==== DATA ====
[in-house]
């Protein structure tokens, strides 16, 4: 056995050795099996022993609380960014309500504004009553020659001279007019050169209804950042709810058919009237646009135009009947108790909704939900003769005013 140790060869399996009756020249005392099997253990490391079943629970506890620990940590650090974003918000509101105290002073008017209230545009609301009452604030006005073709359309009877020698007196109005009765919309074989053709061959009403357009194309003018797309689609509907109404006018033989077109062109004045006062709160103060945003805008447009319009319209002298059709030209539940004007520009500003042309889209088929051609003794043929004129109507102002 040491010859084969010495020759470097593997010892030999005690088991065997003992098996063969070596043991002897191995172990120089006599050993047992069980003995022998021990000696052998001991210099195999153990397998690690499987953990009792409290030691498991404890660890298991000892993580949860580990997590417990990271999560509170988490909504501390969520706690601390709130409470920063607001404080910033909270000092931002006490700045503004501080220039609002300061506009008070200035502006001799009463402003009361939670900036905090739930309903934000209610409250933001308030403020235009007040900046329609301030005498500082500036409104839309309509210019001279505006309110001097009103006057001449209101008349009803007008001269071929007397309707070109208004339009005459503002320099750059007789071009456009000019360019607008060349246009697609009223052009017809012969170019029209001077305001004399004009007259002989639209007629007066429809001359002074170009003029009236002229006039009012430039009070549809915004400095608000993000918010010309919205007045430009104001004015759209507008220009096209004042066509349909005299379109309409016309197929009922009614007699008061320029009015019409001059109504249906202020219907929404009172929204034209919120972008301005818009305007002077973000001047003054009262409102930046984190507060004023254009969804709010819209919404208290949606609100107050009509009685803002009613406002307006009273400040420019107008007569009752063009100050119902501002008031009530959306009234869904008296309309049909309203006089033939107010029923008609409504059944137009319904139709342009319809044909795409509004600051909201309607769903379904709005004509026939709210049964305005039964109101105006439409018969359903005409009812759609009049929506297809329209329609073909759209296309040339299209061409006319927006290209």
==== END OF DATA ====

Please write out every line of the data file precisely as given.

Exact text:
[in-house]
């Protein structure tokens, strides 16, 4: 056995050795099996022993609380960014309500504004009553020659001279007019050169209804950042709810058919009237646009135009009947108790909704939900003769005013 140790060869399996009756020249005392099997253990490391079943629970506890620990940590650090974003918000509101105290002073008017209230545009609301009452604030006005073709359309009877020698007196109005009765919309074989053709061959009403357009194309003018797309689609509907109404006018033989077109062109004045006062709160103060945003805008447009319009319209002298059709030209539940004007520009500003042309889209088929051609003794043929004129109507102002 040491010859084969010495020759470097593997010892030999005690088991065997003992098996063969070596043991002897191995172990120089006599050993047992069980003995022998021990000696052998001991210099195999153990397998690690499987953990009792409290030691498991404890660890298991000892993580949860580990997590417990990271999560509170988490909504501390969520706690601390709130409470920063607001404080910033909270000092931002006490700045503004501080220039609002300061506009008070200035502006001799009463402003009361939670900036905090739930309903934000209610409250933001308030403020235009007040900046329609301030005498500082500036409104839309309509210019001279505006309110001097009103006057001449209101008349009803007008001269071929007397309707070109208004339009005459503002320099750059007789071009456009000019360019607008060349246009697609009223052009017809012969170019029209001077305001004399004009007259002989639209007629007066429809001359002074170009003029009236002229006039009012430039009070549809915004400095608000993000918010010309919205007045430009104001004015759209507008220009096209004042066509349909005299379109309409016309197929009922009614007699008061320029009015019409001059109504249906202020219907929404009172929204034209919120972008301005818009305007002077973000001047003054009262409102930046984190507060004023254009969804709010819209919404208290949606609100107050009509009685803002009613406002307006009273400040420019107008007569009752063009100050119902501002008031009530959306009234869904008296309309049909309203006089033939107010029923008609409504059944137009319904139709342009319809044909795409509004600051909201309607769903379904709005004509026939709210049964305005039964109101105006439409018969359903005409009812759609009049929506297809329209329609073909759209296309040339299209061409006319927006290209």